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turning an urn

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Forum topic by telrite posted 03-07-2016 09:41 PM 404 views 0 times favorited 2 replies Add to Favorites Watch
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telrite

13 posts in 1757 days


03-07-2016 09:41 PM

i have a buddy who is slowly been eaten by cancer. He stopped in over the weekend and asked me turn him an urn. I have looked but not found the info I need.I did find lots of info on how to size a box but I am not up on my math so here is what I am after. If anyone has ever turned a traditional urn for a 200 lb person I am wondering if you could help me with a few measurements, How big at the bottom? How big at the widest point? How tall? And how big of an opening? I plan on segmenting the urn.
thank you
Al


2 replies so far

View Jimbo4's profile

Jimbo4

1432 posts in 2225 days


#1 posted 03-07-2016 11:16 PM

The size or the shape of the urn is not a problem, as long as will contain approximately the 6 – 7 lbs of ashes for an adult male. I have turned only one urn, 12”D x 14”H, that flowed up into a screw cap that I had originally made to fit a 3” opening. However, the wood was not as dry as I had hoped for. I knew this would cause problems with potential cracking, and possible leakage of contents. I happened to be in one of the big box stores looking for some plumbing attachments to repair my HVAC system – and – found the solution to the cap. I bought some short black threaded 3” male and female PVC connectors, put them on the lathe and turned them down just enough to insert into the body of the urn and the cap. Depending on the size of the opening in the body and the cap, you will have to trial and error the fit so the PVC does not show when the cap is attached. When I had the fit down to a science – aligning the wood grain – I glued the PVC in with CA.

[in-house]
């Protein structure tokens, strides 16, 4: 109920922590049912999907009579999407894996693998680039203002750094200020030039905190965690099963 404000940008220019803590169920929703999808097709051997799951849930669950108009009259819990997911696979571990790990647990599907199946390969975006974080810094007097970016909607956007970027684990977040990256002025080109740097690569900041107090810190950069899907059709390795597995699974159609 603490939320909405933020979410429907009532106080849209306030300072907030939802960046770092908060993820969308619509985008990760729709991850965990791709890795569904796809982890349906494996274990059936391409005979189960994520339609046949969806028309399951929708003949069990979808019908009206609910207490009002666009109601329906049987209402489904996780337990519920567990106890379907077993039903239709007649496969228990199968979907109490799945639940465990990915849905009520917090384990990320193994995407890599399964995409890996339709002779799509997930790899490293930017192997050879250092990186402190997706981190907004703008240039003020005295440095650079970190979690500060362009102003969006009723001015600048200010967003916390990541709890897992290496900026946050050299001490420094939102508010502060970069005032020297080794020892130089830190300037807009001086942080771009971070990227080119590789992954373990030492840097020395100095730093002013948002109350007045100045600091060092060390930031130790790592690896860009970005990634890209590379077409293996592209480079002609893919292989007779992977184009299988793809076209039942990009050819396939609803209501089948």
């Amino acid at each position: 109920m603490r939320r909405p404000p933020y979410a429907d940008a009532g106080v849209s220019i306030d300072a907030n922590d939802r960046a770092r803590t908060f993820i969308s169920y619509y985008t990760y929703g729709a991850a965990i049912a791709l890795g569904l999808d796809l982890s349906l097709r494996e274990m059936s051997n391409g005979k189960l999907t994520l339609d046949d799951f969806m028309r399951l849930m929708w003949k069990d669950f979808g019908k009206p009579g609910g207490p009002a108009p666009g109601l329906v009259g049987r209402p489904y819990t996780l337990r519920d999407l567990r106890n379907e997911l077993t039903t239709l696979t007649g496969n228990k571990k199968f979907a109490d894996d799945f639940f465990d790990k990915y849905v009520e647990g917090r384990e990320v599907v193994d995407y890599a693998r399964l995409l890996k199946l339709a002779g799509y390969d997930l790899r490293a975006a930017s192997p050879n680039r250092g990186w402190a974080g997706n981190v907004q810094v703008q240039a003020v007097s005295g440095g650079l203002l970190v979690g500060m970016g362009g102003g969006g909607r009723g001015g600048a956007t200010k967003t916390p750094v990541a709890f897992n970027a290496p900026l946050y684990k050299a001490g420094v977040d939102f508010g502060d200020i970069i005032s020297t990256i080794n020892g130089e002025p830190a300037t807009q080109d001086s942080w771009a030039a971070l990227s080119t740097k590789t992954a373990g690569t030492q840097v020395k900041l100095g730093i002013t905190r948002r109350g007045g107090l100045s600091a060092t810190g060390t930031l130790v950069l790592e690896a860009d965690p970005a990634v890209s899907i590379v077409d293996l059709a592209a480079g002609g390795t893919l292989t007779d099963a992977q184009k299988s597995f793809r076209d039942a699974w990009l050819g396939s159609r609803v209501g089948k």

Unfortunately, this was a rush job and I failed to photograph the results. Good luck with your venture.

jimbo

By the way, the shape was very similar to my icon.

-- BOVILEXIA: The urge to moo at cows from a moving vehicle.

View Rick M's profile

Rick M

7910 posts in 1842 days


#2 posted 03-09-2016 08:07 AM

I made an urn awhile back and here’s what I learned:
1 lb = 1 cubic inch of ashes | 200 lbs = 200 cubic inches
Size is up to you as long as the interior is large enough. An internal cyclinder with a diameter of 6” and height of 7” will hold approximately 198 cubic inches.
http://www.wikihow.com/Calculate-the-Volume-of-a-Cylinder
Ashes come in a plastic bag. Simpler to leave them in the bag and place in the urn.

-- http://thewoodknack.blogspot.com/

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